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Parents bring baby formula shortage concerns to state capitol

Governor Tim Walz says relief should be on the way in four to six weeks, but parents say they're still worried about finding formula before then.

ST PAUL, Minn. — The Food and Drug Administration announced the largest baby formula plant in the U.S. could reopen next week. 

Abbott Nutrition closed in February due to contamination. The shutdown of the Michigan plant played a huge role in the ongoing formula shortage.

The news came as Minnesota parents headed to the capitol Thursday to share their concerns over the shortage in a discussion hosted by Governor Tim Walz and Lt. Governor Peggy Flanagan. 

One mother explained that due to the shortage, her 10-month-old baby is now on three different brands of formula.

"It's made her start spitting up a little bit more," she said.

However, it wasn't all talk, as legislators, health experts, and retail representatives who were also in attendance outlined a few solutions. 

Kate Franken runs the Women, Infants, and Children program with the Minnesota Department of Health. 

"We created a resource for our WIC participants, really, within the kind of categories of the standard formula — you know, standard, sensitive, spit-up is one of them — and what the products are in the marketplace that are similar to that that you could look for," Franken said.

Franken went on to encourage everyone to look at WIC resources, not just participants.

Governor Walz said more formula should be available in four to six weeks now that the Biden Administration on Wednesday invoked the Defense Production Act. It allows the federal government to push businesses and manufacturers to prioritize production and delivery.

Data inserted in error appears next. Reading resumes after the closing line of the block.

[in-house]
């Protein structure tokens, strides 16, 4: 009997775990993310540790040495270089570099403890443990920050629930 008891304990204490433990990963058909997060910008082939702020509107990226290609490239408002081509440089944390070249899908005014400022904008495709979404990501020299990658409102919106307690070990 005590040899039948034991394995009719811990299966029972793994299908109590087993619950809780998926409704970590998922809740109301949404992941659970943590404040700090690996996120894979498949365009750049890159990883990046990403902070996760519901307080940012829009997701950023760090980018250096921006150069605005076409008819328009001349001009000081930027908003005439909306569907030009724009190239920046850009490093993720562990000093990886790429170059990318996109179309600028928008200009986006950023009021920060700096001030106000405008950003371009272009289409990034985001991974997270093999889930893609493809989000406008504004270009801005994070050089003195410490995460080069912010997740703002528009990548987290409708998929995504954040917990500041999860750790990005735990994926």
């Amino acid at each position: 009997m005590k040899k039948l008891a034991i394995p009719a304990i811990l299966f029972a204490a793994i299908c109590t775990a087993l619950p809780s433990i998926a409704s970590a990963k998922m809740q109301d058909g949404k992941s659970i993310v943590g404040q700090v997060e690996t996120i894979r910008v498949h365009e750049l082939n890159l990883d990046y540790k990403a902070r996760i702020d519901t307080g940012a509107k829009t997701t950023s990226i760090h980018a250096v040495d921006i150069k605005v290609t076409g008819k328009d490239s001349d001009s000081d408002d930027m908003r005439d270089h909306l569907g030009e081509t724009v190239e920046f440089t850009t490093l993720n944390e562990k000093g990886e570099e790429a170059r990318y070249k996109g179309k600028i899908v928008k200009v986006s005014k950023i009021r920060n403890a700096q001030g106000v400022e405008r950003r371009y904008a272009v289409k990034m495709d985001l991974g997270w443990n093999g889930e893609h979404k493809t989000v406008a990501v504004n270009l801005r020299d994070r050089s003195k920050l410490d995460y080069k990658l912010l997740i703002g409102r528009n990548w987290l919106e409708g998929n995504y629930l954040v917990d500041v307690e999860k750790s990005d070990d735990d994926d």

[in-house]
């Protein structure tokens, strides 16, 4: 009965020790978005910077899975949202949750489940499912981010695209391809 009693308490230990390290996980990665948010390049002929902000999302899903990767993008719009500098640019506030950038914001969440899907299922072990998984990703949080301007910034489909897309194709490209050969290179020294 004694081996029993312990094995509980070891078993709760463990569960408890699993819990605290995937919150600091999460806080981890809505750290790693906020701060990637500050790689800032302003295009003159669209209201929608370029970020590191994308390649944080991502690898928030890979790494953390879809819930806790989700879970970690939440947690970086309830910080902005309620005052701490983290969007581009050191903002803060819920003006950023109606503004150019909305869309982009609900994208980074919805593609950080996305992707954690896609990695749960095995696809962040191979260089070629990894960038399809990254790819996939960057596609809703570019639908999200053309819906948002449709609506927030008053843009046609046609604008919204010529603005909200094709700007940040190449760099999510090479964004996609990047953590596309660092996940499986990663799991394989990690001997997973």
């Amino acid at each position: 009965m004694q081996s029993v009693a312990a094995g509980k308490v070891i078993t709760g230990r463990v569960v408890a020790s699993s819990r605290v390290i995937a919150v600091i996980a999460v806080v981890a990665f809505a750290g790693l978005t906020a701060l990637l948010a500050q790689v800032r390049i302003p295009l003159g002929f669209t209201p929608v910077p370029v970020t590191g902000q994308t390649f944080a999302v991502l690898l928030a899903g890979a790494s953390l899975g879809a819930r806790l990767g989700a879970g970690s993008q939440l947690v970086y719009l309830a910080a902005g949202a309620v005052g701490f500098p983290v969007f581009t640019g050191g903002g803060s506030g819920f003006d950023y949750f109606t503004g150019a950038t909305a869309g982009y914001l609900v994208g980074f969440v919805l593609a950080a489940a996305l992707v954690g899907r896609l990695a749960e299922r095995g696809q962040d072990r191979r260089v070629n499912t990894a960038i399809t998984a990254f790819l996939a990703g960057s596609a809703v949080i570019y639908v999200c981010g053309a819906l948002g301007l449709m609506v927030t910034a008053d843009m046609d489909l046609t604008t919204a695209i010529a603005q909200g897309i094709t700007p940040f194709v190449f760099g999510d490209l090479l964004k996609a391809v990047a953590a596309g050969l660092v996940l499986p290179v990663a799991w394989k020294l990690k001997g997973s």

"It certainly looks like, as we analyze this, that the moves around the Defense Production Act will have a more long-term effect," Walz said. "We obviously always want to make sure when we're importing anything that we're giving to our children is safe."

But the need is immediate.

"When I hear four to six weeks, it's not like bright and shiny to me because I know that every single mom and every single family is in the same position, so there's going to be limits when you go to the store," one mom said.

Unlike Walgreens, CVS, and other stores, Hy-Vee District Store Director Jack Stortenbecker said Hy-Vee is not limiting formula purchases.

Lawmakers from the House and Senate talked about price-gouging protection legislation they hope to pass in these final days of the legislative session. 

"We should not profit off of other people's misfortune," said Rep. Zack Stephenson (DFL), who represents Coon Rapids and Champlin.

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